Fianarantsoa is a city (commune urbaine) in south central Madagascar.
Fianarantsoa is the capital of Haute Matsiatra Region. It was built in the early 19th century by the Merina as the administrative capital for the newly conquered Betsileo kingdoms.
It is at an average altitude of 1,200 metres (3,900 ft), and has a population of 144,225 (2001 census).
Fianarantsoa means "Good education" in Malagasy. It is a cultural and intellectual center for the whole island. It is home to some of the oldest Protestant and Lutheran cathedrals on the island, the oldest theological seminary (also Lutheran), as well as the Roman Catholic Archdiocese of Fianarantsoa. The city of "good education" also boasts a university named after it and built in 1972. Fianarantsoa is considered to be the capital of wine in Madagascar, because of the presence of many wine industries in the city.
Fianarantsoa has been known for its political activism and was one of the "hot spots" during the political crisis in 2002. Students of the University of Fianarantsoa have a reputation for sympathizing with radical leftist groups. The mayor of Fianarantsoa comes from the MFM political party whose colors are based on the anarcho-syndicalist flag.
Haute Matsiatra is a region in Madagascar. It borders Amoron'i Mania region in north, Vatovavy-Fitovinany in east, Ihorombe in south and Atsimo-Andrefana in west. The capital of the region is Fianarantsoa, and the population was estimated to be 1,128,900 in 2004. The area is 21,080 km2 (8,139 sq mi).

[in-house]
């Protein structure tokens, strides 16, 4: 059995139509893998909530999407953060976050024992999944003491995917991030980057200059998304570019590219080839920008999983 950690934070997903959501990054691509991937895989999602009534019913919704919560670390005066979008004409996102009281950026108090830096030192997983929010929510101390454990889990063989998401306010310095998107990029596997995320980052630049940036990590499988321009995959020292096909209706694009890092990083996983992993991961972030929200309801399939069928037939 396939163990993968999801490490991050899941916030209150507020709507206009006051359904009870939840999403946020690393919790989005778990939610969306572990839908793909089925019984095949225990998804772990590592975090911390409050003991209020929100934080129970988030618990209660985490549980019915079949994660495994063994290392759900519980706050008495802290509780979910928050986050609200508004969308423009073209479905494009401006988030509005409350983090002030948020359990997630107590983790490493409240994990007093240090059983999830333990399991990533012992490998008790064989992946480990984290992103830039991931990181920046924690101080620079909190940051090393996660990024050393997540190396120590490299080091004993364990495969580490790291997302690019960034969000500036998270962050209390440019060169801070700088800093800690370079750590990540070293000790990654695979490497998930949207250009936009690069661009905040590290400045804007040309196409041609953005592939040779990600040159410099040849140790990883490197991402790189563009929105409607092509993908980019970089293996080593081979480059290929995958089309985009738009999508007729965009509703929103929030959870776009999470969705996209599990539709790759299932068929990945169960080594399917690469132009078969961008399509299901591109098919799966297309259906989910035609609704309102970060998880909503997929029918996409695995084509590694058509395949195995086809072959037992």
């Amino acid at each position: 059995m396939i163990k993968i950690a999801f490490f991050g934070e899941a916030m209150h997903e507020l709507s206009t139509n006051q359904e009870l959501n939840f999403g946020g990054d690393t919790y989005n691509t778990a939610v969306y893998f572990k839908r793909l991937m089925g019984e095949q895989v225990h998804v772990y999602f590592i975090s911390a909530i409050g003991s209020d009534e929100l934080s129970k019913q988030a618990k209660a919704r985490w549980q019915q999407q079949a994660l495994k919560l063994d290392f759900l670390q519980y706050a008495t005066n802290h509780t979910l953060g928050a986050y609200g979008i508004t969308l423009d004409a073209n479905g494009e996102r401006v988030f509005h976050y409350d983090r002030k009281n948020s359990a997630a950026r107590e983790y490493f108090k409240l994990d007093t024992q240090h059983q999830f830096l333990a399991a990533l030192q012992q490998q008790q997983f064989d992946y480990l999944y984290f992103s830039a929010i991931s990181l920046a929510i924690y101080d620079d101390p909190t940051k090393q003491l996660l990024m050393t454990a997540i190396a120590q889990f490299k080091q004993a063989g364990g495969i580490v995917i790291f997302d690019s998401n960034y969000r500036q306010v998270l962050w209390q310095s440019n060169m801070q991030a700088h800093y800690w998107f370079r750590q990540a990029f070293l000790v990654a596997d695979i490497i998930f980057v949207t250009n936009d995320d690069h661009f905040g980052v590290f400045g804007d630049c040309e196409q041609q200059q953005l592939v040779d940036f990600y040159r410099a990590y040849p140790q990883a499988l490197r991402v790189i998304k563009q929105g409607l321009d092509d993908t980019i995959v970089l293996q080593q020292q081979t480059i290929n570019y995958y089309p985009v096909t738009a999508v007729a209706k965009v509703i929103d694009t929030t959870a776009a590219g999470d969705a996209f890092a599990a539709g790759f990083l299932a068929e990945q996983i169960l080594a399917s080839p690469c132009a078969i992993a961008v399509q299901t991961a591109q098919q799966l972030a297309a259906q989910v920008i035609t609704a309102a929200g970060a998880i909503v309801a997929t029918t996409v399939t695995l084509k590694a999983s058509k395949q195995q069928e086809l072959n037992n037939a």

The region is divided into five districts:
Madagascar, officially the Republic of Madagascar (Malagasy: Repoblikan'i Madagasikara [republiˈkʲan madaɡasˈkʲarə̥]; French: République de Madagascar) and previously known as the Malagasy Republic, is an island country in the Indian Ocean, off the southeastern coast of Africa. The nation comprises the island of Madagascar (the fourth-largest island in the world), as well as numerous smaller peripheral islands. Following the prehistoric breakup of the supercontinent Gondwana, Madagascar split from India around 88 million years ago, allowing native plants and animals to evolve in relative isolation. Consequently, Madagascar is a biodiversity hotspot; over 90 percent of its wildlife is found nowhere else on Earth. The island's diverse ecosystems and unique wildlife are threatened by the encroachment of the rapidly growing human population.
Initial human settlement of Madagascar occurred between 350 BCE and 550 CE by Austronesian peoples arriving on outrigger canoes from Borneo. These were joined around 1000 CE by Bantu migrants crossing the Mozambique Channel. Other groups continued to settle on Madagascar over time, each one making lasting contributions to Malagasy cultural life. The Malagasy ethnic group is often divided into eighteen or more sub-groups of which the largest are the Merina of the central highlands.